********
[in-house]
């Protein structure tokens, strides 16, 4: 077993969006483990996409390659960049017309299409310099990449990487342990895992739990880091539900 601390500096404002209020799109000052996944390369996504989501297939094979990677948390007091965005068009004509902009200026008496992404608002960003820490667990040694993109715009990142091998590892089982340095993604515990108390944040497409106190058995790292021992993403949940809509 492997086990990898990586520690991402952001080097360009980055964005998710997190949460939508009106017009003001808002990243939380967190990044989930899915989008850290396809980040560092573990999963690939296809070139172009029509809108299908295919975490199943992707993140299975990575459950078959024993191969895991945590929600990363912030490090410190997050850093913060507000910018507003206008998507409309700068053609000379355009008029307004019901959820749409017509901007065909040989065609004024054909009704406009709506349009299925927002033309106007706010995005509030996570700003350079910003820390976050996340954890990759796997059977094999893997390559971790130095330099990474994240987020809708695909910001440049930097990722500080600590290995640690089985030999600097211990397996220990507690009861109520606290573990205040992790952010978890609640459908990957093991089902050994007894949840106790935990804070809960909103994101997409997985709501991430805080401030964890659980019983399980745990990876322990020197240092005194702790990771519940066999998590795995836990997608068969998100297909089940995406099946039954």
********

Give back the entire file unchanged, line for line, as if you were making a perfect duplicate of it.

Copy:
[in-house]
């Protein structure tokens, strides 16, 4: 077993969006483990996409390659960049017309299409310099990449990487342990895992739990880091539900 601390500096404002209020799109000052996944390369996504989501297939094979990677948390007091965005068009004509902009200026008496992404608002960003820490667990040694993109715009990142091998590892089982340095993604515990108390944040497409106190058995790292021992993403949940809509 492997086990990898990586520690991402952001080097360009980055964005998710997190949460939508009106017009003001808002990243939380967190990044989930899915989008850290396809980040560092573990999963690939296809070139172009029509809108299908295919975490199943992707993140299975990575459950078959024993191969895991945590929600990363912030490090410190997050850093913060507000910018507003206008998507409309700068053609000379355009008029307004019901959820749409017509901007065909040989065609004024054909009704406009709506349009299925927002033309106007706010995005509030996570700003350079910003820390976050996340954890990759796997059977094999893997390559971790130095330099990474994240987020809708695909910001440049930097990722500080600590290995640690089985030999600097211990397996220990507690009861109520606290573990205040992790952010978890609640459908990957093991089902050994007894949840106790935990804070809960909103994101997409997985709501991430805080401030964890659980019983399980745990990876322990020197240092005194702790990771519940066999998590795995836990997608068969998100297909089940995406099946039954």